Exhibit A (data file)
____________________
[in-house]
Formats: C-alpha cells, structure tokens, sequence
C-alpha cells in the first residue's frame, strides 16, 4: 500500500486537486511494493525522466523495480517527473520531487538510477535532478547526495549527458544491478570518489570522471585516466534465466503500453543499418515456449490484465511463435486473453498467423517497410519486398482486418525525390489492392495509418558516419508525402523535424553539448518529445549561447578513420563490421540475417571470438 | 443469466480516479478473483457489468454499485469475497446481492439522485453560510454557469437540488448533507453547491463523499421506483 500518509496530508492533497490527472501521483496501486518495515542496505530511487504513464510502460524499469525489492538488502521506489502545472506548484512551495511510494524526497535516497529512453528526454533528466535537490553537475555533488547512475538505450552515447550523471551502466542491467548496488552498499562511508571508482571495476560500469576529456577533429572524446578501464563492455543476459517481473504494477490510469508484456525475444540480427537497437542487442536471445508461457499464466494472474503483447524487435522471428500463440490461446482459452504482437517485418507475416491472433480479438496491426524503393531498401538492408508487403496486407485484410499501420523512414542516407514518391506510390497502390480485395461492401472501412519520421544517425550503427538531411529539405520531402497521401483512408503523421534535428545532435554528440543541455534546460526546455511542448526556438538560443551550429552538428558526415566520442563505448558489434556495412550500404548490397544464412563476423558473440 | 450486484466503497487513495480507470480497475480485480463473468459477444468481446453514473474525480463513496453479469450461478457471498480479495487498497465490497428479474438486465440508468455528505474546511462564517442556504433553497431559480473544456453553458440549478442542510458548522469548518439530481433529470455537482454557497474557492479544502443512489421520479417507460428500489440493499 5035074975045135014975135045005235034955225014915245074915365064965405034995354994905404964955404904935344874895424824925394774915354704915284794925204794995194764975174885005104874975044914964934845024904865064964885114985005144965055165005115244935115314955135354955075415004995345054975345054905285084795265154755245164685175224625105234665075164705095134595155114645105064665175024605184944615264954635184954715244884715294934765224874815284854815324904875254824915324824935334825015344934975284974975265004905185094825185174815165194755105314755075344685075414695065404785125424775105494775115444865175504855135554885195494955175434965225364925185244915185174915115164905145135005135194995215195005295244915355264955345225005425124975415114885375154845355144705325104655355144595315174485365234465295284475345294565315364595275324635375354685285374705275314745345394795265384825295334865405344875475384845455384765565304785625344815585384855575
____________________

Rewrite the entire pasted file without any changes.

[in-house]
Formats: C-alpha cells, structure tokens, sequence
C-alpha cells in the first residue's frame, strides 16, 4: 500500500486537486511494493525522466523495480517527473520531487538510477535532478547526495549527458544491478570518489570522471585516466534465466503500453543499418515456449490484465511463435486473453498467423517497410519486398482486418525525390489492392495509418558516419508525402523535424553539448518529445549561447578513420563490421540475417571470438 | 443469466480516479478473483457489468454499485469475497446481492439522485453560510454557469437540488448533507453547491463523499421506483 500518509496530508492533497490527472501521483496501486518495515542496505530511487504513464510502460524499469525489492538488502521506489502545472506548484512551495511510494524526497535516497529512453528526454533528466535537490553537475555533488547512475538505450552515447550523471551502466542491467548496488552498499562511508571508482571495476560500469576529456577533429572524446578501464563492455543476459517481473504494477490510469508484456525475444540480427537497437542487442536471445508461457499464466494472474503483447524487435522471428500463440490461446482459452504482437517485418507475416491472433480479438496491426524503393531498401538492408508487403496486407485484410499501420523512414542516407514518391506510390497502390480485395461492401472501412519520421544517425550503427538531411529539405520531402497521401483512408503523421534535428545532435554528440543541455534546460526546455511542448526556438538560443551550429552538428558526415566520442563505448558489434556495412550500404548490397544464412563476423558473440 | 450486484466503497487513495480507470480497475480485480463473468459477444468481446453514473474525480463513496453479469450461478457471498480479495487498497465490497428479474438486465440508468455528505474546511462564517442556504433553497431559480473544456453553458440549478442542510458548522469548518439530481433529470455537482454557497474557492479544502443512489421520479417507460428500489440493499 5035074975045135014975135045005235034955225014915245074915365064965405034995354994905404964955404904935344874895424824925394774915354704915284794925204794995194764975174885005104874975044914964934845024904865064964885114985005144965055165005115244935115314955135354955075415004995345054975345054905285084795265154755245164685175224625105234665075164705095134595155114645105064665175024605184944615264954635184954715244884715294934765224874815284854815324904875254824915324824935334825015344934975284974975265004905185094825185174815165194755105314755075344685075414695065404785125424775105494775115444865175504855135554885195494955175434965225364925185244915185174915115164905145135005135194995215195005295244915355264955345225005425124975415114885375154845355144705325104655355144595315174485365234465295284475345294565315364595275324635375354685285374705275314745345394795265384825295334865405344875475384845455384765565304785625344815585384855575